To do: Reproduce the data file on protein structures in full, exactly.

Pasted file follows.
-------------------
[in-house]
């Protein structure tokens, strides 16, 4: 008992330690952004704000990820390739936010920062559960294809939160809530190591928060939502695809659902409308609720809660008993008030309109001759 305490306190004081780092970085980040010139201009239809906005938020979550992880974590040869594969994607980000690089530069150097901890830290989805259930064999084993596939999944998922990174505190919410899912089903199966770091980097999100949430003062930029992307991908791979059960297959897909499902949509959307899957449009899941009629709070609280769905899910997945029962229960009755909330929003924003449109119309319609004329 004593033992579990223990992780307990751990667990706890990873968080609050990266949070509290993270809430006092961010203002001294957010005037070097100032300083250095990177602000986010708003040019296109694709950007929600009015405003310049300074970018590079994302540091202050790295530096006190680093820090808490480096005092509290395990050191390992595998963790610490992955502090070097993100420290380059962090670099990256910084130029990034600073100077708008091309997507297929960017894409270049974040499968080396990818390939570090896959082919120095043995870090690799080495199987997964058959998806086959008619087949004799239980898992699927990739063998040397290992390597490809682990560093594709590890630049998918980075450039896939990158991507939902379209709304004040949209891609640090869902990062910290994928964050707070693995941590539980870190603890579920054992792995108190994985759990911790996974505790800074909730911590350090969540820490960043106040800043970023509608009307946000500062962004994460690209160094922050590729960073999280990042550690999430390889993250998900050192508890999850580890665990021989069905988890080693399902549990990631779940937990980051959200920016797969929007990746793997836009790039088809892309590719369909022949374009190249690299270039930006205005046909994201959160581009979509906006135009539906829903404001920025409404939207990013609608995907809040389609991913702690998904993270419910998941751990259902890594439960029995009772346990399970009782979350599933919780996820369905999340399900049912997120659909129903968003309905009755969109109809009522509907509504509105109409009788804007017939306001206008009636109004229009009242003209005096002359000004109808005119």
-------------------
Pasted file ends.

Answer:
[in-house]
């Protein structure tokens, strides 16, 4: 008992330690952004704000990820390739936010920062559960294809939160809530190591928060939502695809659902409308609720809660008993008030309109001759 305490306190004081780092970085980040010139201009239809906005938020979550992880974590040869594969994607980000690089530069150097901890830290989805259930064999084993596939999944998922990174505190919410899912089903199966770091980097999100949430003062930029992307991908791979059960297959897909499902949509959307899957449009899941009629709070609280769905899910997945029962229960009755909330929003924003449109119309319609004329 004593033992579990223990992780307990751990667990706890990873968080609050990266949070509290993270809430006092961010203002001294957010005037070097100032300083250095990177602000986010708003040019296109694709950007929600009015405003310049300074970018590079994302540091202050790295530096006190680093820090808490480096005092509290395990050191390992595998963790610490992955502090070097993100420290380059962090670099990256910084130029990034600073100077708008091309997507297929960017894409270049974040499968080396990818390939570090896959082919120095043995870090690799080495199987997964058959998806086959008619087949004799239980898992699927990739063998040397290992390597490809682990560093594709590890630049998918980075450039896939990158991507939902379209709304004040949209891609640090869902990062910290994928964050707070693995941590539980870190603890579920054992792995108190994985759990911790996974505790800074909730911590350090969540820490960043106040800043970023509608009307946000500062962004994460690209160094922050590729960073999280990042550690999430390889993250998900050192508890999850580890665990021989069905988890080693399902549990990631779940937990980051959200920016797969929007990746793997836009790039088809892309590719369909022949374009190249690299270039930006205005046909994201959160581009979509906006135009539906829903404001920025409404939207990013609608995907809040389609991913702690998904993270419910998941751990259902890594439960029995009772346990399970009782979350599933919780996820369905999340399900049912997120659909129903968003309905009755969109109809009522509907509504509105109409009788804007017939306001206008009636109004229009009242003209005096002359000004109808005119």